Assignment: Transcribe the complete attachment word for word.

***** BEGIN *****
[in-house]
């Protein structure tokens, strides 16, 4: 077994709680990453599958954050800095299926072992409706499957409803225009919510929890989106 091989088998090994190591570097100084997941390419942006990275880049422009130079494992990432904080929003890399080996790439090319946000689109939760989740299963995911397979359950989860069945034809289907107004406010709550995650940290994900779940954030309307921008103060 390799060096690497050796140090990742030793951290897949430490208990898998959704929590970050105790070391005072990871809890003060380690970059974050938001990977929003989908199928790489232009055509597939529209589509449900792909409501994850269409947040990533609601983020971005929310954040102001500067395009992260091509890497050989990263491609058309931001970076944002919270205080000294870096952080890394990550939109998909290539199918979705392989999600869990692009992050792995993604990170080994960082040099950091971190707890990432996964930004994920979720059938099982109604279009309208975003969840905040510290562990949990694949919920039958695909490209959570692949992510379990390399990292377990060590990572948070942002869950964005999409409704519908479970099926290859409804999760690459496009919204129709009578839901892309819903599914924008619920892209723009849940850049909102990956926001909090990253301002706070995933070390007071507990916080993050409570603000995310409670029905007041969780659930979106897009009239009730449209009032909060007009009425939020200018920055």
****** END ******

[in-house]
């Protein structure tokens, strides 16, 4: 077994709680990453599958954050800095299926072992409706499957409803225009919510929890989106 091989088998090994190591570097100084997941390419942006990275880049422009130079494992990432904080929003890399080996790439090319946000689109939760989740299963995911397979359950989860069945034809289907107004406010709550995650940290994900779940954030309307921008103060 390799060096690497050796140090990742030793951290897949430490208990898998959704929590970050105790070391005072990871809890003060380690970059974050938001990977929003989908199928790489232009055509597939529209589509449900792909409501994850269409947040990533609601983020971005929310954040102001500067395009992260091509890497050989990263491609058309931001970076944002919270205080000294870096952080890394990550939109998909290539199918979705392989999600869990692009992050792995993604990170080994960082040099950091971190707890990432996964930004994920979720059938099982109604279009309208975003969840905040510290562990949990694949919920039958695909490209959570692949992510379990390399990292377990060590990572948070942002869950964005999409409704519908479970099926290859409804999760690459496009919204129709009578839901892309819903599914924008619920892209723009849940850049909102990956926001909090990253301002706070995933070390007071507990916080993050409570603000995310409670029905007041969780659930979106897009009239009730449209009032909060007009009425939020200018920055």